Mar 22, 2004

Since CBS aired Hal Holbrook's Mark Twain show in 1967 "no one, not even public television, has put the performance on the air," Bill Moyers observed during an interview with Holbrook aired on Now March 19. PBS, like other broadcasters, balked at the word "nigger," from Huckleberry Finn excerpts. Holbrook said: "Well, when you get into corporate decision-making, especially in these days of political correctness, you are in jail." Alan Foster told the story last fall in Current.
NPR hired William K. Marimow as an additional managing editor, a new position. Marimow edited the Baltimore Sun until January, when the paper's publisher fired him, telling the Washington Post that "our partnership was not where I wanted it to be." (Latter article via Romenesko.)
James Randi, the magician and debunker of paranormal hoaxes, observes on his website that public TV stations "are featuring both Dr. Wayne Dyer and Dr. Gary Null, to take advantage of the public's taste for quackery." (Scroll down to the photo of Null's book "Healing with Magnets.")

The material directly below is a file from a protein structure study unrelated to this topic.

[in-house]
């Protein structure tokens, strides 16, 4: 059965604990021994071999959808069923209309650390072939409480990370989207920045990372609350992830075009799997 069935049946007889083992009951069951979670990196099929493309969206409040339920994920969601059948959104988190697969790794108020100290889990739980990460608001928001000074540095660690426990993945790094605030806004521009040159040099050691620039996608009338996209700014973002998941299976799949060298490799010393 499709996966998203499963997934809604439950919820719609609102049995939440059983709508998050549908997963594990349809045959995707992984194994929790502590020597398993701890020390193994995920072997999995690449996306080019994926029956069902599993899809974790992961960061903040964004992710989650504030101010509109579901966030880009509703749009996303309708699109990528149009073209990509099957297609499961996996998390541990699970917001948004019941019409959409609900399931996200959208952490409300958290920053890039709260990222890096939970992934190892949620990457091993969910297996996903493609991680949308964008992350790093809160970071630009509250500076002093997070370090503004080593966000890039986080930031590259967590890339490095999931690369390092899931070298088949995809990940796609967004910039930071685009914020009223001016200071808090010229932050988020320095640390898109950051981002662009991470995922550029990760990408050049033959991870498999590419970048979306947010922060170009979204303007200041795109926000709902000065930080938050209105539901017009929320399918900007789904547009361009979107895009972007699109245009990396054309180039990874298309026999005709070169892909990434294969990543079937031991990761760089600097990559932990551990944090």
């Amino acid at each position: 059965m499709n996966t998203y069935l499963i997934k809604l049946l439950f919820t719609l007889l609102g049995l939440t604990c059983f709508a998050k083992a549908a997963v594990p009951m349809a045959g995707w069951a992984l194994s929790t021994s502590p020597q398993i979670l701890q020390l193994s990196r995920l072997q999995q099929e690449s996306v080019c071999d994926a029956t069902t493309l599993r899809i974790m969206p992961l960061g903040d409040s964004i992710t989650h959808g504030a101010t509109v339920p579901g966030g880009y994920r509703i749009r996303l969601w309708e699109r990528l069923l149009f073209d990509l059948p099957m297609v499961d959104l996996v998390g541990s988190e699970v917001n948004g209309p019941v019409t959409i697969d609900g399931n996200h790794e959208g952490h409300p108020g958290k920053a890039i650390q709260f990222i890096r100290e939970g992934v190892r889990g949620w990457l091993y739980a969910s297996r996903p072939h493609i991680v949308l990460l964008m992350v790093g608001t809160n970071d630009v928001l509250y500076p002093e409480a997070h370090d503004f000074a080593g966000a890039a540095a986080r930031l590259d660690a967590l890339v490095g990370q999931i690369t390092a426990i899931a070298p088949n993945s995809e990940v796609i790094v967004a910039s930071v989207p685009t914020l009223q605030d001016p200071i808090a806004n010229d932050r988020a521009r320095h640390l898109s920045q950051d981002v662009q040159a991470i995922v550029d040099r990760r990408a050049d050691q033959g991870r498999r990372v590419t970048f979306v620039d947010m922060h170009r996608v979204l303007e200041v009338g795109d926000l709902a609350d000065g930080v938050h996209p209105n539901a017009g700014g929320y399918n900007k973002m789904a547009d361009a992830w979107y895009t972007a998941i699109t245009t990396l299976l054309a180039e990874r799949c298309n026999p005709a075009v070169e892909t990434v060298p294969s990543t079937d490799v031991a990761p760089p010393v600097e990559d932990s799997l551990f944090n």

Leslie Cagan, former chair of Pacifica's interim national board, urged an audience at a March 12 meeting to abandon "the ugly and at times de-mobilizing ways" that struggle has manifested within the network. Cagan stepped down as a newly elected board assumed power. Pacifica has also settled differences with a former manager of its New York station.
Peter Troxell, former g.m. of KUSP-FM in Santa Cruz, Calif., died of cancer March 17. His son kept a moving weblog about his death.
The Associated Press looks at competition between public radio and religious broadcasters for spectrum, with a recent Marylan dispute as an example.